Dasun Shanaka – 5/10
Innings: 4 Runs: 84, Average: 28, H/S: 66 not out, and 4 wickets at an average of 37 with the ball
Shanaka made an enterprising 66 not out on his return to the Test side but got out to loose strokes in his next three innings. He was steady with the ball, evidenced by his economy rate of 3.16 being the lowest among regular bowlers from both the sides, and rose to the task in the first Test when injuries to other bowlers meant that he had to bowl much more than would have been expected.
Lahiru Thirimanne – 3/10
Innings: 2, Runs: 49, Average: 24, H/S: 31
Thirimanne played one match and did more or less what his career average of 22 after 36 Tests suggests he does. He did however combine for a decent partnership with Karunaratne in the second innings at Johannesburg.
Minod Bhanuka – 1/10
Innings: 2, Runs 6, Average: 3
It was not the best of debuts for Bhanuka who fell to single figures in both knocks. His first dismissal was an ill-advised punch to what was the last ball before lunch while the second also came attempting to pull a ball that was outside the line of the body.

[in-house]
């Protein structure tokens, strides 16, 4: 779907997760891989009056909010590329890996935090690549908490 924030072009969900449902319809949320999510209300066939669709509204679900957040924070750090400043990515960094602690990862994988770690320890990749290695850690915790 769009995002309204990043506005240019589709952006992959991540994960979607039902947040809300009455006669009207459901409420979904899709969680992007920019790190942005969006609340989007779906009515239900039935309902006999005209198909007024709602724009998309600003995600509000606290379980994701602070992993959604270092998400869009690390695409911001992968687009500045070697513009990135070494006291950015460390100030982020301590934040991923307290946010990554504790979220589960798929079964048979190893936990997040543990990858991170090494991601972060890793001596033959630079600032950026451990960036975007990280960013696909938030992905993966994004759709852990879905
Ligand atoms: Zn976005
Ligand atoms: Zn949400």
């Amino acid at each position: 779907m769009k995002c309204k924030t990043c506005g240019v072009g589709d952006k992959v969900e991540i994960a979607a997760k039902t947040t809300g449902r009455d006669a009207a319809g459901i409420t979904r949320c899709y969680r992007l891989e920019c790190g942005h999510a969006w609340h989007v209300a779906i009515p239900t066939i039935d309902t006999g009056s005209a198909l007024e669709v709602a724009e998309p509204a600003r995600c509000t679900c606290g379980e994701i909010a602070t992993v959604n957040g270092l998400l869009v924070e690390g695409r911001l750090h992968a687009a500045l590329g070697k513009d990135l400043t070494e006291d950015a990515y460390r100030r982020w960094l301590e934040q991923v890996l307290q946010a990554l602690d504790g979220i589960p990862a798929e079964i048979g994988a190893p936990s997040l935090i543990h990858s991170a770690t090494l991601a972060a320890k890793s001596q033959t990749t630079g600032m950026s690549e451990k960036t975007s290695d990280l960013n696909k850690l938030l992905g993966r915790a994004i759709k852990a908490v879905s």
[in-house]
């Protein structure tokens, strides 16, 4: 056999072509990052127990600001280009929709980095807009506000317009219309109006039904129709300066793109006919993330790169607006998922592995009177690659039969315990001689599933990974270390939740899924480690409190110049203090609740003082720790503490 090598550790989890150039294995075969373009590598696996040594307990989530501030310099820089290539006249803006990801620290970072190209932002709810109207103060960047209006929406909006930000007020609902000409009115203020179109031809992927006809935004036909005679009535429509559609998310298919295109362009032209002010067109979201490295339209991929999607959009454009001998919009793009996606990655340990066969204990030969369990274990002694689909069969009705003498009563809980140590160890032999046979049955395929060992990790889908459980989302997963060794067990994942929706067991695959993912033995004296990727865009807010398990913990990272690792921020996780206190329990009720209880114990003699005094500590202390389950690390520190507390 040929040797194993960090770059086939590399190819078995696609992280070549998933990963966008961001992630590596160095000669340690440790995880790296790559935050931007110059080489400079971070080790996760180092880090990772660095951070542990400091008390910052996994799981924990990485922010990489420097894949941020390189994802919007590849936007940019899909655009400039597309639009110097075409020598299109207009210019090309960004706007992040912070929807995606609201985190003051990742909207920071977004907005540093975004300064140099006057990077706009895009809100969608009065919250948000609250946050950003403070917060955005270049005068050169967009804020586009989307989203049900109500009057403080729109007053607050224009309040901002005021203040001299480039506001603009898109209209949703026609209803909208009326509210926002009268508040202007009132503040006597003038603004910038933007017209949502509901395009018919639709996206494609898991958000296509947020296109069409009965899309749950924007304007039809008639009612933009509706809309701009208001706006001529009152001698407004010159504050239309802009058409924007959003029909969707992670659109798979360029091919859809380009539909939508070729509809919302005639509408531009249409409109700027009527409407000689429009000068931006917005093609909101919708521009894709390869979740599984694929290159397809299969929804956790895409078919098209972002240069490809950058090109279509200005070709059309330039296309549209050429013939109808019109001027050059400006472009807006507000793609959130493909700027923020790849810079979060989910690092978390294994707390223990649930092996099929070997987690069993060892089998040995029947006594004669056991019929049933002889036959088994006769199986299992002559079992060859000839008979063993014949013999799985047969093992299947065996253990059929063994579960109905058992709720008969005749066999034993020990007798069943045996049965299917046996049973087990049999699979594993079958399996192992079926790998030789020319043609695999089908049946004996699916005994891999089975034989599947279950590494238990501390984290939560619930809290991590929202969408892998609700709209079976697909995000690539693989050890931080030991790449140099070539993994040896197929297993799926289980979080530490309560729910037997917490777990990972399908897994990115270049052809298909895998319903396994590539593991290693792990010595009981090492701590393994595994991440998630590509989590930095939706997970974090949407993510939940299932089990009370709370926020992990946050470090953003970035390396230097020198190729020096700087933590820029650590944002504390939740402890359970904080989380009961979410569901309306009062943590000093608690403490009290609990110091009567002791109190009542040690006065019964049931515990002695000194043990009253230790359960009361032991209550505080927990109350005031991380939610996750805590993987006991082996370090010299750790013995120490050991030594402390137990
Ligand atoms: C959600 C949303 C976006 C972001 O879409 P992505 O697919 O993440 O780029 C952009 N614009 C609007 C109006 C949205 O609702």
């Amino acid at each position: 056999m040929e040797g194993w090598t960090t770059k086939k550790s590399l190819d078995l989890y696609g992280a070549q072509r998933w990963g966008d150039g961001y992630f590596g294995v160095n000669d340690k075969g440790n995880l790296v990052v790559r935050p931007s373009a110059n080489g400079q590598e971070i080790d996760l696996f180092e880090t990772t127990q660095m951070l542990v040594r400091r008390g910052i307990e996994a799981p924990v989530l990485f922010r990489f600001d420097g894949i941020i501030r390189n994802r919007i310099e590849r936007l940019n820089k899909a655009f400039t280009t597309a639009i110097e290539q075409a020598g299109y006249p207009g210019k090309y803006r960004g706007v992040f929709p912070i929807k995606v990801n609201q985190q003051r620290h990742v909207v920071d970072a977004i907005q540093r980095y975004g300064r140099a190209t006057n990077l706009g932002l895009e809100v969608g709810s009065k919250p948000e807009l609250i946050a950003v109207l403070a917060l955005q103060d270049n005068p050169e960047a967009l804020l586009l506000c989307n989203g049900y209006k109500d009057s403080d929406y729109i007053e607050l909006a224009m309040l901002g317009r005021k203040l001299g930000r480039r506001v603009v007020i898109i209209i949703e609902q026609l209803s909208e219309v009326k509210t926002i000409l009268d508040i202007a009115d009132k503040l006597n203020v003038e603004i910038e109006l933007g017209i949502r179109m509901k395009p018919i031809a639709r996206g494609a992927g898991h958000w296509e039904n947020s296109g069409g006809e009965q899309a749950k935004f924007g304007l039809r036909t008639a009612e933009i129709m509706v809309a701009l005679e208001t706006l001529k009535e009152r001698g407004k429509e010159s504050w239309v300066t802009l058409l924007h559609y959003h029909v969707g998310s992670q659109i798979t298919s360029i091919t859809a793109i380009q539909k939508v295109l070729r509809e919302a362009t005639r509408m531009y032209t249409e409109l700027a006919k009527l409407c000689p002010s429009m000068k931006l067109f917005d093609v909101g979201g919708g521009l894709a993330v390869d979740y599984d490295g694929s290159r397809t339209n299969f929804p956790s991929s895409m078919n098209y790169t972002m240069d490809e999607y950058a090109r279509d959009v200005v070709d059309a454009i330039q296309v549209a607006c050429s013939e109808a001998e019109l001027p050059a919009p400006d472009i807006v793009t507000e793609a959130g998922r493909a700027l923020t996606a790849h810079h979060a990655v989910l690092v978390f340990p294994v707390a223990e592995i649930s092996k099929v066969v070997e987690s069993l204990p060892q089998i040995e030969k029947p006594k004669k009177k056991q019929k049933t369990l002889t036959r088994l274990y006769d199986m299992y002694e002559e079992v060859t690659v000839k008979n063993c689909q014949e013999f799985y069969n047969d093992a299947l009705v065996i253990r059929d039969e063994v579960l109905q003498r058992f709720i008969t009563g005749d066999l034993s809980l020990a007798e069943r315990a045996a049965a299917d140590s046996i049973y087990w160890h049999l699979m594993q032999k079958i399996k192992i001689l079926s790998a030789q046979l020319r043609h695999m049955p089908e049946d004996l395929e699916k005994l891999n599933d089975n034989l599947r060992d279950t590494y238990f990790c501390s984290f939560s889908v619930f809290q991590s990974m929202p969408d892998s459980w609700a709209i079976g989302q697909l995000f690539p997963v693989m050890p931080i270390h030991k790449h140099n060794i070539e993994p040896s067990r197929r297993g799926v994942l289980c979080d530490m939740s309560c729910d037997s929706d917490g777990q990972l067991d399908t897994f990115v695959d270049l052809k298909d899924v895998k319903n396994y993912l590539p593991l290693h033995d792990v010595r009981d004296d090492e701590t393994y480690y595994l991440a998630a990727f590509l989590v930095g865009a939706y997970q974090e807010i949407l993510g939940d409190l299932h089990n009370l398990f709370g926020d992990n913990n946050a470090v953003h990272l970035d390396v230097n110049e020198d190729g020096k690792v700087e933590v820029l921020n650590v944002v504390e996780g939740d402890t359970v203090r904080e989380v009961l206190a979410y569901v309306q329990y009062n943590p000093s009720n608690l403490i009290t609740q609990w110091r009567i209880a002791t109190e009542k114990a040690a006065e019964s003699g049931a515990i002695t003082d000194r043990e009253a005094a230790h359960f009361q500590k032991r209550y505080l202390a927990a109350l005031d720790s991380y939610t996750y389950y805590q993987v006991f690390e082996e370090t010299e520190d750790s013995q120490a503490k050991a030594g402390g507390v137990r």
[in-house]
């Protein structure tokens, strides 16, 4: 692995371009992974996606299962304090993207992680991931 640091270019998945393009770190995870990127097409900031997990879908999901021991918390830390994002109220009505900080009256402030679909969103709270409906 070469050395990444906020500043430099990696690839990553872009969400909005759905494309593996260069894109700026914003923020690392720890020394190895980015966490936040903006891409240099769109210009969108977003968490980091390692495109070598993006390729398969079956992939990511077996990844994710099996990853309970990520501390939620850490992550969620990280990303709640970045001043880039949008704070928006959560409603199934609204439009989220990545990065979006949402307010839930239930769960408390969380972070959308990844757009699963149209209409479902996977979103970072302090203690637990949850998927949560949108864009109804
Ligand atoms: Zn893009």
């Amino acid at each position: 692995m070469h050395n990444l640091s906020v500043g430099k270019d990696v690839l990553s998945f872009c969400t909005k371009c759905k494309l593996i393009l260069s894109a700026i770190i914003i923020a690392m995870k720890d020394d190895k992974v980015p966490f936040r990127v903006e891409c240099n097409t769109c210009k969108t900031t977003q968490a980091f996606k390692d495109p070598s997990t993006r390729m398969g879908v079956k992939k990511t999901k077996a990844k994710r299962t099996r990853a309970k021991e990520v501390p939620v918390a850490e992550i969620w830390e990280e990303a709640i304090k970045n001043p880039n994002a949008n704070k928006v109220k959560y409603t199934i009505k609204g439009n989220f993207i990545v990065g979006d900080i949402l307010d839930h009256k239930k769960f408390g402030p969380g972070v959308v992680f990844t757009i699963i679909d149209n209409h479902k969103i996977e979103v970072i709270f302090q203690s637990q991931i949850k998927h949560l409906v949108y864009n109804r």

Wanindu Hasaranga – 5/10
Innings: 4, Runs: 122, Average: 30, H/S: 59, and 4 wickets at an average of 52 with the ball
The all-rounder made a few rapid contributions with the bat down the order and while he started off inaccurately with the ball, ended up with 4 wickets in the first innings at Centurion.
Vishwa Fernando – 8/10
8 wickets at an average of 31. Best of 5 for 101
Sri Lanka’s best bowler on tour; Fernando was made to toil hard following injuries to Kumara and Rajitha at Centurion but he kept coming back for his skipper and while the frequent spells allowed him little rest and may have consequentially impacted his intensity, he was rewarded in the next Test as his 5 for 101 orchestrated a South Africa collapse on day 2.
Lahiru Kumara – 2/10
1 wicket for 103 runs
Kumara could only get through 21 overs at Centurion before going off injured. The right-arm quick struggled for control in the only innings he bowled in and went at 4.8 runs per over.
Asitha Fernando 7/10
2 wickets at an average of 40
While the stats do not speak too much, Asitha Fernando bowled very impressively for a man on debut, hitting good areas and getting appreciable movement.
Dushmantha Chameera – 3/10
1 wicket for 53 runs
Chameera came in for the second Test but was only called upon to bowl 13 overs and lacked a great deal of rhythm.
Kasun Rajitha sent down just 13 balls before injuring himself at Centurion.
For South Africa: The stars of the show for the hosts were opener Dean Elgar who aggregated 253 runs with a top score of 127, Faf du Plessis whose 199 was the highest individual score of the series and paceman Anrich Nortje who topped the bowling charts with 11 wickets at an average of 23 runs per dismissal.
Photo: Sri Lanka captain Dimuth Karunaratne (L) scored his team's only century of the series. AFP via Getty